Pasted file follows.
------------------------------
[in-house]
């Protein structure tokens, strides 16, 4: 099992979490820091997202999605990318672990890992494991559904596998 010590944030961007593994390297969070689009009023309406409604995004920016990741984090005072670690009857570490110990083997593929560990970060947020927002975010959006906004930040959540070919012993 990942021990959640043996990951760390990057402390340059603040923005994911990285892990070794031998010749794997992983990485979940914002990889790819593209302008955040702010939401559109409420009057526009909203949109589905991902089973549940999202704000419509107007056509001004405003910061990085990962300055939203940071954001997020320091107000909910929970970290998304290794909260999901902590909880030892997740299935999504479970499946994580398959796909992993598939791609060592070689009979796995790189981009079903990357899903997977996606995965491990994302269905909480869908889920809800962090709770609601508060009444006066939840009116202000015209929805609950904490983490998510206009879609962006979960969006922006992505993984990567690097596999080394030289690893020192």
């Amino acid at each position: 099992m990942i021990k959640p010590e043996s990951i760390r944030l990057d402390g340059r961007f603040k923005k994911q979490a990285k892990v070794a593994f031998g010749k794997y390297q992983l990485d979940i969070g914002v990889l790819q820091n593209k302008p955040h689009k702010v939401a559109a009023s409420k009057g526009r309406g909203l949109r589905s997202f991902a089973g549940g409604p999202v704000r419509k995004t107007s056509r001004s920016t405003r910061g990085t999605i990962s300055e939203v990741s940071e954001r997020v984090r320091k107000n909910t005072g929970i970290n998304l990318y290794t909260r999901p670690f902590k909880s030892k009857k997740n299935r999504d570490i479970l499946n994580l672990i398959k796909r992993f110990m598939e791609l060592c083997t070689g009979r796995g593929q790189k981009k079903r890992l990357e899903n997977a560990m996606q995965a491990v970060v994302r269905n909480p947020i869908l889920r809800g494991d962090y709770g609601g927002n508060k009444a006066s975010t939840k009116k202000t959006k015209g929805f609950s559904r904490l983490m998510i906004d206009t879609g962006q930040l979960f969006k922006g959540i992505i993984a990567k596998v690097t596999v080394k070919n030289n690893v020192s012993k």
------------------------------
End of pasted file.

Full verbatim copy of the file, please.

[in-house]
């Protein structure tokens, strides 16, 4: 099992979490820091997202999605990318672990890992494991559904596998 010590944030961007593994390297969070689009009023309406409604995004920016990741984090005072670690009857570490110990083997593929560990970060947020927002975010959006906004930040959540070919012993 990942021990959640043996990951760390990057402390340059603040923005994911990285892990070794031998010749794997992983990485979940914002990889790819593209302008955040702010939401559109409420009057526009909203949109589905991902089973549940999202704000419509107007056509001004405003910061990085990962300055939203940071954001997020320091107000909910929970970290998304290794909260999901902590909880030892997740299935999504479970499946994580398959796909992993598939791609060592070689009979796995790189981009079903990357899903997977996606995965491990994302269905909480869908889920809800962090709770609601508060009444006066939840009116202000015209929805609950904490983490998510206009879609962006979960969006922006992505993984990567690097596999080394030289690893020192």
């Amino acid at each position: 099992m990942i021990k959640p010590e043996s990951i760390r944030l990057d402390g340059r961007f603040k923005k994911q979490a990285k892990v070794a593994f031998g010749k794997y390297q992983l990485d979940i969070g914002v990889l790819q820091n593209k302008p955040h689009k702010v939401a559109a009023s409420k009057g526009r309406g909203l949109r589905s997202f991902a089973g549940g409604p999202v704000r419509k995004t107007s056509r001004s920016t405003r910061g990085t999605i990962s300055e939203v990741s940071e954001r997020v984090r320091k107000n909910t005072g929970i970290n998304l990318y290794t909260r999901p670690f902590k909880s030892k009857k997740n299935r999504d570490i479970l499946n994580l672990i398959k796909r992993f110990m598939e791609l060592c083997t070689g009979r796995g593929q790189k981009k079903r890992l990357e899903n997977a560990m996606q995965a491990v970060v994302r269905n909480p947020i869908l889920r809800g494991d962090y709770g609601g927002n508060k009444a006066s975010t939840k009116k202000t959006k015209g929805f609950s559904r904490l983490m998510i906004d206009t879609g962006q930040l979960f969006k922006g959540i992505i993984a990567k596998v690097t596999v080394k070919n030289n690893v020192s012993k």